The U.S. Centers for Disease Control and Prevention (CDC) won’t reveal the sources of E. coli-tainted lettuce that led to a multi-state outbreak late last year.
According to The Packer, the CDC refuses to name the grower and distributors involved in the outbreak, although it did make its report public this month. The report can be accessed here.
The report repeated prior findings that the nine-state outbreak was due to tainted romaine lettuce that sickened 58 people, said The Packer. The CDC previously reported that 60 people had been sickened. No deaths were linked to the outbreak; however, several of those who were sickened required hospitalization. “Two cases were removed from the case count because advanced molecular testing determined that they were not related to this outbreak strain,” the final CDC report states, wrote The Packer. Aside from reducing the number of those who fell ill in the outbreak, the CDC’s final report provided no significant new information.
CDC and the U.S. Food and Drug Administration (FDA) officials previously said they could not name the grocery retailer, foodservice processors/distributors, or grower because investigations had not proven from where the contamination took place, said The Packer. In December, Lola Russell, CDC spokeswoman, said it leaves that sort of announcement to regulatory agencies, such as the FDA.
At that time, Sebastian Cianci, FDA policy analyst and press officer, said the farm where the romaine was grown was “no longer in production when the FDA went to conduct an investigation. Preliminary findings at the farm did not identify the source of contamination. FDA did sample and test various brands of romaine lettuce, but did not find the outbreak strain,” he said, wrote The Packer. It was traceback investigations and patient interviews, said the FDA and CDC, that implicated the romaine, said The Packer.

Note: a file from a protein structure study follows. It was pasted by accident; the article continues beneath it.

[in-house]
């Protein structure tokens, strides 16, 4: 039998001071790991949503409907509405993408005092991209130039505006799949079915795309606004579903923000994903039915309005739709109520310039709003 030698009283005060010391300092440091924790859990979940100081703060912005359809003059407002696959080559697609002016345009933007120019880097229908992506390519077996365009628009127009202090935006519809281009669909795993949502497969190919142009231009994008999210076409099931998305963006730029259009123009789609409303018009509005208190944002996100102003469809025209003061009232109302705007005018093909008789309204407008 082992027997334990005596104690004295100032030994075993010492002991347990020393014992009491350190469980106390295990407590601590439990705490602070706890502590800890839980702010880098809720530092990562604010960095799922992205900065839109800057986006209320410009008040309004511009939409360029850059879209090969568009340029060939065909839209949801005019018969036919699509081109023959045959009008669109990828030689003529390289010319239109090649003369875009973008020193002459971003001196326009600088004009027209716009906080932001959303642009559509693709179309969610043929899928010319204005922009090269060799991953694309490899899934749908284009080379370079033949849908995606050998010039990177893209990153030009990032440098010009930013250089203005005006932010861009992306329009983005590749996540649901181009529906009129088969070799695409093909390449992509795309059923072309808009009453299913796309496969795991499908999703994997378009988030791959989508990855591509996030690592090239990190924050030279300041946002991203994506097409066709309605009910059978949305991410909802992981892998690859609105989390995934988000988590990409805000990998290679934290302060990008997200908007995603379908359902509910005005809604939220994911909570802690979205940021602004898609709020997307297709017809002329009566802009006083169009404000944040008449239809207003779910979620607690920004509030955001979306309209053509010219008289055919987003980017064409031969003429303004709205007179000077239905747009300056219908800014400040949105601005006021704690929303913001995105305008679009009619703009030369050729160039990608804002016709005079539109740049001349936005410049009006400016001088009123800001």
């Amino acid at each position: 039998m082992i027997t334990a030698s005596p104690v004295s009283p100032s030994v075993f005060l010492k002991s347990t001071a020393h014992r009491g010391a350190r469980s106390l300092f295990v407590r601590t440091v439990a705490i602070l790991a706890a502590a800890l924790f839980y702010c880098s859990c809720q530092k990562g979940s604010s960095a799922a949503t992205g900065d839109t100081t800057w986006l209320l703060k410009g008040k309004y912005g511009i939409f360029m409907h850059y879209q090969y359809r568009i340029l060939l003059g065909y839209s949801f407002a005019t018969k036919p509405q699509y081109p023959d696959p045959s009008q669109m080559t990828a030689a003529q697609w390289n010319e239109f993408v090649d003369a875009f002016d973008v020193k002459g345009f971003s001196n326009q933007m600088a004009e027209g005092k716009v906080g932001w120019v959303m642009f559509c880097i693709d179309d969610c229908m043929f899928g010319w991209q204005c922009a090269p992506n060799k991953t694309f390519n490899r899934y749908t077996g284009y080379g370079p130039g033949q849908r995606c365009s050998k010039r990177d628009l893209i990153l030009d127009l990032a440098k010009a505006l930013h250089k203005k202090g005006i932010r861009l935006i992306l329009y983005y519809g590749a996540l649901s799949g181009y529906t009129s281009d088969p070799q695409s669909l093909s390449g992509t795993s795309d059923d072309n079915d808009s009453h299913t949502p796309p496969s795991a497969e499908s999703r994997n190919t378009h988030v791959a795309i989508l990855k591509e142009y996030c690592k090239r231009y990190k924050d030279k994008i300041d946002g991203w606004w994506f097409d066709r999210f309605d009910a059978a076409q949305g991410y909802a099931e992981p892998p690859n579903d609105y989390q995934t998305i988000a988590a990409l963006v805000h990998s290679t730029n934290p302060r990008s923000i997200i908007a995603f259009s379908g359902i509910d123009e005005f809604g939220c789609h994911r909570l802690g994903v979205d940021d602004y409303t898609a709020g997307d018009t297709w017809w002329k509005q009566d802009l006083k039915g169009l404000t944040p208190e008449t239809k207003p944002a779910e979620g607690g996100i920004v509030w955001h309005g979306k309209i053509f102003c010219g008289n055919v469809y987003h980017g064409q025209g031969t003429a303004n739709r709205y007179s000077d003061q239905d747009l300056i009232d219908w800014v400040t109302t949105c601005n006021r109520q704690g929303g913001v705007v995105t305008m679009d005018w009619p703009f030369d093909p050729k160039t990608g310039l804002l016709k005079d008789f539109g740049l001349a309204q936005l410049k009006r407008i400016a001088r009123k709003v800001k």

“Traceback analysis determined that a single lot of romaine lettuce harvested from one farm was used to supply the grocery store chain locations, as well as university campuses in Minnesota and Missouri where illnesses were also reported,” said Cianci in December. “We know the farm from which the lettuce was harvested but have not named it because we do not know whether or not it was the source of contamination, and we don’t want to suggest that we are implicating a specific member in the supply chain when, in fact, we are still trying to determine where in the supply chain the contamination occurred,” he added, said The Packer.
As of March 29, the FDA did not issue an update on its investigation and FDA officials did not immediately respond to The Packer’s questions about the status of the outbreak.
We previously wrote that the outbreak was initially linked to Schnucks salad bars and that an overwhelming majority of those who fell ill with E. coli infections reportedly ate salad bar items at a number of Schnucks salad bars, according to John Shelton, county health spokesman. Later, the outbreak was potentially linked to grocery produce. Schnucks Markets then announced that some contaminated romaine was sold in its grocery store chain’s salad bars; however, the CDC said the lettuce was tainted before it was sent to Schnucks.
E. coli is a potentially deadly bacterium that can cause bloody diarrhea; dehydration; and, in the most severe cases, kidney failure. The very young, seniors, and persons with weak immune systems are the most susceptible to develop an infection from food borne pathogens.